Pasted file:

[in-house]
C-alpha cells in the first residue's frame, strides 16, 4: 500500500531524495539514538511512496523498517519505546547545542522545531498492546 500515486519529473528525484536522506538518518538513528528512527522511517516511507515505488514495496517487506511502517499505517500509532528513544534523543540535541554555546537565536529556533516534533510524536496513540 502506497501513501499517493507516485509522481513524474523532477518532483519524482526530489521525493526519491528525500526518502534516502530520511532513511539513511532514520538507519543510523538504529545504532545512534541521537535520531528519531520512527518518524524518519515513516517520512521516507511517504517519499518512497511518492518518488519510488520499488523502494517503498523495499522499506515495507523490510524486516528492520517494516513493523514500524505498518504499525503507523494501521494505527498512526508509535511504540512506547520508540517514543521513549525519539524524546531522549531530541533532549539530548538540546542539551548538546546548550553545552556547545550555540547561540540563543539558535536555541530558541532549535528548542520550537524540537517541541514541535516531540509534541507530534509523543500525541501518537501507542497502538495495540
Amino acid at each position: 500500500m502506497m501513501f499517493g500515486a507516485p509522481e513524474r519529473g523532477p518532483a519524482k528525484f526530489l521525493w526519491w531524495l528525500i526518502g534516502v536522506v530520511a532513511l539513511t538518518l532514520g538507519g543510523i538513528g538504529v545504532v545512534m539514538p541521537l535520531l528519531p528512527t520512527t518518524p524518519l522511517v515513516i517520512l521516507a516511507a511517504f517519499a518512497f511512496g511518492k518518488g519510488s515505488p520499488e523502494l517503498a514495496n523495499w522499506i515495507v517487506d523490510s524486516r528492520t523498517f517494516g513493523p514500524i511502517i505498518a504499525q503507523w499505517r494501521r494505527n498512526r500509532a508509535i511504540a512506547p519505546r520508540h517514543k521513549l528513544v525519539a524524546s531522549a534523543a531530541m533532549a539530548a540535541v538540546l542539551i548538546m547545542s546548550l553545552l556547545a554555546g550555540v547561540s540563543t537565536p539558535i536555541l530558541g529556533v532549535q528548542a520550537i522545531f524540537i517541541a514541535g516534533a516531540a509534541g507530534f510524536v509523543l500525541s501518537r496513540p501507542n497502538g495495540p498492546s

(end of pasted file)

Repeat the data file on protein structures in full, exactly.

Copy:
[in-house]
C-alpha cells in the first residue's frame, strides 16, 4: 500500500531524495539514538511512496523498517519505546547545542522545531498492546 500515486519529473528525484536522506538518518538513528528512527522511517516511507515505488514495496517487506511502517499505517500509532528513544534523543540535541554555546537565536529556533516534533510524536496513540 502506497501513501499517493507516485509522481513524474523532477518532483519524482526530489521525493526519491528525500526518502534516502530520511532513511539513511532514520538507519543510523538504529545504532545512534541521537535520531528519531520512527518518524524518519515513516517520512521516507511517504517519499518512497511518492518518488519510488520499488523502494517503498523495499522499506515495507523490510524486516528492520517494516513493523514500524505498518504499525503507523494501521494505527498512526508509535511504540512506547520508540517514543521513549525519539524524546531522549531530541533532549539530548538540546542539551548538546546548550553545552556547545550555540547561540540563543539558535536555541530558541532549535528548542520550537524540537517541541514541535516531540509534541507530534509523543500525541501518537501507542497502538495495540
Amino acid at each position: 500500500m502506497m501513501f499517493g500515486a507516485p509522481e513524474r519529473g523532477p518532483a519524482k528525484f526530489l521525493w526519491w531524495l528525500i526518502g534516502v536522506v530520511a532513511l539513511t538518518l532514520g538507519g543510523i538513528g538504529v545504532v545512534m539514538p541521537l535520531l528519531p528512527t520512527t518518524p524518519l522511517v515513516i517520512l521516507a516511507a511517504f517519499a518512497f511512496g511518492k518518488g519510488s515505488p520499488e523502494l517503498a514495496n523495499w522499506i515495507v517487506d523490510s524486516r528492520t523498517f517494516g513493523p514500524i511502517i505498518a504499525q503507523w499505517r494501521r494505527n498512526r500509532a508509535i511504540a512506547p519505546r520508540h517514543k521513549l528513544v525519539a524524546s531522549a534523543a531530541m533532549a539530548a540535541v538540546l542539551i548538546m547545542s546548550l553545552l556547545a554555546g550555540v547561540s540563543t537565536p539558535i536555541l530558541g529556533v532549535q528548542a520550537i522545531f524540537i517541541a514541535g516534533a516531540a509534541g507530534f510524536v509523543l500525541s501518537r496513540p501507542n497502538g495495540p498492546s